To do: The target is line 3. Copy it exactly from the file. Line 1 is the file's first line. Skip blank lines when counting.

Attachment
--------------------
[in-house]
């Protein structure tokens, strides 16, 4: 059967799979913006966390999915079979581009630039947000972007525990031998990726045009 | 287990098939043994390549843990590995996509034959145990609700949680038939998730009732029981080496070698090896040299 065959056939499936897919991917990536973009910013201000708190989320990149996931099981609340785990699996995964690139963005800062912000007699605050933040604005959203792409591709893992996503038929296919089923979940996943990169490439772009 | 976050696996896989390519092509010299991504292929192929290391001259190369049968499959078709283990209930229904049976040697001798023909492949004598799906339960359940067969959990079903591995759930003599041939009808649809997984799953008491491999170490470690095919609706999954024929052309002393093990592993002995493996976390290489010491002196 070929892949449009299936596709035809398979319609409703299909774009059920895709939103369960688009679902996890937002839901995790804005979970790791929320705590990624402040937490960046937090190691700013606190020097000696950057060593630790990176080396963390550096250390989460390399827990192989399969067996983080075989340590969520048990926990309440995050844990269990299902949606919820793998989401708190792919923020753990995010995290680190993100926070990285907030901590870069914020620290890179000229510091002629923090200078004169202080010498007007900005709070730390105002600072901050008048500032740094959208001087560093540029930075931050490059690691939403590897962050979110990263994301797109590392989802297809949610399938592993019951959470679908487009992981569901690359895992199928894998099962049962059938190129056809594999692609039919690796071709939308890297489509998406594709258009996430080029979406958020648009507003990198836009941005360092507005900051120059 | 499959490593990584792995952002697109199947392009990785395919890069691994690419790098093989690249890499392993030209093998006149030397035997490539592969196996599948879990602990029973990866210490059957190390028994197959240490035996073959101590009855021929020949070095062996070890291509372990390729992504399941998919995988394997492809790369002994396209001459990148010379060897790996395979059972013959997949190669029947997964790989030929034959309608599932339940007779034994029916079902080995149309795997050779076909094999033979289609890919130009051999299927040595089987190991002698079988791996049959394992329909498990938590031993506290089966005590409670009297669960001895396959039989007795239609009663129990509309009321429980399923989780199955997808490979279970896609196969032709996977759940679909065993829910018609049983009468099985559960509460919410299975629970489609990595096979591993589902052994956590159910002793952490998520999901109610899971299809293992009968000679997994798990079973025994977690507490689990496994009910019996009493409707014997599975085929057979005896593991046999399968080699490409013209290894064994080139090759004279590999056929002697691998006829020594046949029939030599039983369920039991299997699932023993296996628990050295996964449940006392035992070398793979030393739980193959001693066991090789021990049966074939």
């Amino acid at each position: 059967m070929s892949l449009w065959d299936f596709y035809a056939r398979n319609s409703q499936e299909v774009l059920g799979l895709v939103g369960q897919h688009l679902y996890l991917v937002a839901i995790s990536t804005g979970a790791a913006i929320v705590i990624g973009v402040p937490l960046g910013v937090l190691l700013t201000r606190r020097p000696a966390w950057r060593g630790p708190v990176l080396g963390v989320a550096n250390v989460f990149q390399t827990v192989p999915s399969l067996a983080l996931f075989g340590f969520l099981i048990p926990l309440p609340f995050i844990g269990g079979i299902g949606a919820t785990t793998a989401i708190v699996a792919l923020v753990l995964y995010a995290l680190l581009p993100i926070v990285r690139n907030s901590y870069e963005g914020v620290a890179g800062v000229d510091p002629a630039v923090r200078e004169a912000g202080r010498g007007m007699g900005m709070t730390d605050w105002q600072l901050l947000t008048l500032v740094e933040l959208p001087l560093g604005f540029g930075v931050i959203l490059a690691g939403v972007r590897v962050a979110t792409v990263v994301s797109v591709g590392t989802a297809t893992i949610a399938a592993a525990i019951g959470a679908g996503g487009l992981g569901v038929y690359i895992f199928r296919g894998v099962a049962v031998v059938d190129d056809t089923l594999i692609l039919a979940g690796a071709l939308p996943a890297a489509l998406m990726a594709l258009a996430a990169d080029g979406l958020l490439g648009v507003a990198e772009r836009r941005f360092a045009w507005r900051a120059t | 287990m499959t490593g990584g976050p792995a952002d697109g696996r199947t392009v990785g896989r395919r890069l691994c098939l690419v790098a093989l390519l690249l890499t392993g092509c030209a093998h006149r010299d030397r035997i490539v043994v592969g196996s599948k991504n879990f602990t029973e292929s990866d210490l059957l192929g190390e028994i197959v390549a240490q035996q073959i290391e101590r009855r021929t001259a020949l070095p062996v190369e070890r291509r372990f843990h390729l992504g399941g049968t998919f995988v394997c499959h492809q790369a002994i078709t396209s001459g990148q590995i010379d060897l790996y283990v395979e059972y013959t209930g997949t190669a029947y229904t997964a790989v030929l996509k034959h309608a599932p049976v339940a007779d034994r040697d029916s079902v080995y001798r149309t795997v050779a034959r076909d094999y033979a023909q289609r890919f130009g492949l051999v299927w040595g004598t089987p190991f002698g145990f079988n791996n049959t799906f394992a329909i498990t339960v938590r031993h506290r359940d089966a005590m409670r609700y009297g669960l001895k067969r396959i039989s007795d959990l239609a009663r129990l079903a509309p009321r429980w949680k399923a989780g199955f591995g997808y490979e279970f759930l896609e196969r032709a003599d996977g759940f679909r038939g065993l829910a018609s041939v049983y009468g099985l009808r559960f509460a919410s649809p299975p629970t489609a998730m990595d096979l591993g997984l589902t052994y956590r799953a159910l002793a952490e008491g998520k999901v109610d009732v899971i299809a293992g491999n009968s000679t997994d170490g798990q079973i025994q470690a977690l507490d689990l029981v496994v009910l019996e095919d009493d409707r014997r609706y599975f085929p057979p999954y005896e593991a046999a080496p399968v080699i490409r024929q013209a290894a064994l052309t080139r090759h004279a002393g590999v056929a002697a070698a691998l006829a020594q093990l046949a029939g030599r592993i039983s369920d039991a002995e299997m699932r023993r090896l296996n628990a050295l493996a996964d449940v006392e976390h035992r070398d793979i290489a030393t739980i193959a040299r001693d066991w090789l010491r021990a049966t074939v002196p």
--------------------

């Amino acid at each position: 059967m070929s892949l449009w065959d299936f596709y035809a056939r398979n319609s409703q499936e299909v774009l059920g799979l895709v939103g369960q897919h688009l679902y996890l991917v937002a839901i995790s990536t804005g979970a790791a913006i929320v705590i990624g973009v402040p937490l960046g910013v937090l190691l700013t201000r606190r020097p000696a966390w950057r060593g630790p708190v990176l080396g963390v989320a550096n250390v989460f990149q390399t827990v192989p999915s399969l067996a983080l996931f075989g340590f969520l099981i048990p926990l309440p609340f995050i844990g269990g079979i299902g949606a919820t785990t793998a989401i708190v699996a792919l923020v753990l995964y995010a995290l680190l581009p993100i926070v990285r690139n907030s901590y870069e963005g914020v620290a890179g800062v000229d510091p002629a630039v923090r200078e004169a912000g202080r010498g007007m007699g900005m709070t730390d605050w105002q600072l901050l947000t008048l500032v740094e933040l959208p001087l560093g604005f540029g930075v931050i959203l490059a690691g939403v972007r590897v962050a979110t792409v990263v994301s797109v591709g590392t989802a297809t893992i949610a399938a592993a525990i019951g959470a679908g996503g487009l992981g569901v038929y690359i895992f199928r296919g894998v099962a049962v031998v059938d190129d056809t089923l594999i692609l039919a979940g690796a071709l939308p996943a890297a489509l998406m990726a594709l258009a996430a990169d080029g979406l958020l490439g648009v507003a990198e772009r836009r941005f360092a045009w507005r900051a120059t | 287990m499959t490593g990584g976050p792995a952002d697109g696996r199947t392009v990785g896989r395919r890069l691994c098939l690419v790098a093989l390519l690249l890499t392993g092509c030209a093998h006149r010299d030397r035997i490539v043994v592969g196996s599948k991504n879990f602990t029973e292929s990866d210490l059957l192929g190390e028994i197959v390549a240490q035996q073959i290391e101590r009855r021929t001259a020949l070095p062996v190369e070890r291509r372990f843990h390729l992504g399941g049968t998919f995988v394997c499959h492809q790369a002994i078709t396209s001459g990148q590995i010379d060897l790996y283990v395979e059972y013959t209930g997949t190669a029947y229904t997964a790989v030929l996509k034959h309608a599932p049976v339940a007779d034994r040697d029916s079902v080995y001798r149309t795997v050779a034959r076909d094999y033979a023909q289609r890919f130009g492949l051999v299927w040595g004598t089987p190991f002698g145990f079988n791996n049959t799906f394992a329909i498990t339960v938590r031993h506290r359940d089966a005590m409670r609700y009297g669960l001895k067969r396959i039989s007795d959990l239609a009663r129990l079903a509309p009321r429980w949680k399923a989780g199955f591995g997808y490979e279970f759930l896609e196969r032709a003599d996977g759940f679909r038939g065993l829910a018609s041939v049983y009468g099985l009808r559960f509460a919410s649809p299975p629970t489609a998730m990595d096979l591993g997984l589902t052994y956590r799953a159910l002793a952490e008491g998520k999901v109610d009732v899971i299809a293992g491999n009968s000679t997994d170490g798990q079973i025994q470690a977690l507490d689990l029981v496994v009910l019996e095919d009493d409707r014997r609706y599975f085929p057979p999954y005896e593991a046999a080496p399968v080699i490409r024929q013209a290894a064994l052309t080139r090759h004279a002393g590999v056929a002697a070698a691998l006829a020594q093990l046949a029939g030599r592993i039983s369920d039991a002995e299997m699932r023993r090896l296996n628990a050295l493996a996964d449940v006392e976390h035992r070398d793979i290489a030393t739980i193959a040299r001693d066991w090789l010491r021990a049966t074939v002196p």